should you build a 350 or a 383 SBC COMBO



should you build a 350 or a 383 SBC COMBO

Postby grumpyvette » December 18th, 2012, 6:10 pm

I get asked if guys should you build a 350 or a 383 SBC COMBO, in my opinion a great deal depends on your goals and what your starting with in parts and your budget and mechanical skills. these engines have been worked on, and tested for decades, theres lots of parts available and with the correct heads and roller cams well over 600 hp is potentially possible, even without a turbo, or super charger.
soft ware dynos can be rather useful at predicting potential power ranges but obviously the better the soft ware and the more exact the input data the more likely your results will reflect reality.
I will point out a few facts
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notice how the longer crank stroke effects the piston stroke distance in the bore, both at the lower and upper end of the cylinder
first critical piston speed is about 4300feet per minute with very good quality components and most hydraulic lifter valve trains will dramatically loose power at or above about 6300rpm, so you should think seriously about researching your options and perhaps using solid lifters if you intend to exceed that rpm level.

a 350 has a 3.48" stroke so your looking at about 7350 rpm as a max peak rpm.
a 383 has a 3.75" stroke so your looking at about 6800 rpm as a max peak rpm.

with either engine size youll need to match the compression ratio, cam duration and port sizes to match the intended power curve.
if your starting from scratch, Id strongly suggest the 383 is the better option.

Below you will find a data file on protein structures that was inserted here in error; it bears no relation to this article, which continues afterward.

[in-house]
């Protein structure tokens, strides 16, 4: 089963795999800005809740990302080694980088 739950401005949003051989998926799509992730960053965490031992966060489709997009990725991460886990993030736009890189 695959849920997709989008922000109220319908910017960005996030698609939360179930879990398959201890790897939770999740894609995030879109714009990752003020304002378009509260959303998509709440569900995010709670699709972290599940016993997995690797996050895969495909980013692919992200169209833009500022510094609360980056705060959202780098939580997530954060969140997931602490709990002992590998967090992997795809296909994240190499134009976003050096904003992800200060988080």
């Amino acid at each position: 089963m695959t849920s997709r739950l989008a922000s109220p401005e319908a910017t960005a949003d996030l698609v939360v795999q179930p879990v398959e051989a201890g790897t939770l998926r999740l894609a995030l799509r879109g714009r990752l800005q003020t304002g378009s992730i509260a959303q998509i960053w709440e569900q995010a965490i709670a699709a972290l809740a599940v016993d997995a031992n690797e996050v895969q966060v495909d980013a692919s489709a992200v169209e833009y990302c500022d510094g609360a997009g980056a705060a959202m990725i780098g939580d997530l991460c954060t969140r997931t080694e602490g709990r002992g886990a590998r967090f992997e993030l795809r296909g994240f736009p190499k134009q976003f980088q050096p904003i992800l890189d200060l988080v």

but remember the cars rear gear ratio and transmission gearing, ETC. must match the intended power band.

the extra displacement of the 383 will almost always result in an extra 35-40 extra foot labs of torque in the most effective part of the power band and at least 20-35 foot lbs more than a similar 350 over most of the lower and mid range rpm band.
carefully read thru the links then do more research, if you do the research youll save a good deal of time and money.

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heres a few general tips, and related linked info, to read thru

youll need too, calculate the required static compression to match the required cam duration matching your intended power band so the dynamic compression falls close to 8:1 , the more duration in the cam, the higher the static compression required to keep the engine torque fairly reasonable, remember the piston compresses nothing until both valves are seated

viewtopic.php?f=52&t=727

http://www.youtube.com/watch?v=aATDsYVVcRM

if the cams duration at .050 lift is under 235 degrees youll almost always do better with a dual plane intake manifold, and as both lift and duration increase your need to check valve train geometry and piston to valve and valve train clearances and spring load rates also becomes mandatory
Longer rod ratios have a longer dwell at TDC ,
In theory thats more high rpm tq for the 6" rods due to more efficient use of cylinder pressure at those high rpms but cam timing, scavenging and compression ratio must match to get the benefits, and detonation could be slightly more common
MATCHED ,CAM TIMING, PORT CROSS SECTION AND LENGTH< <COMPRESSION< AND EXHAUST HEADER CONSTRUCTION, DESIGNED TO MATCH THE LONGER ROD DWELL TIME IS REQUIRED TO ACCESS THE POTENTIAL BENEFITS, FAIL TO DO THAT CORRECTLY AND YOU LOOSE THE SLIGHT POTENTIAL GAINS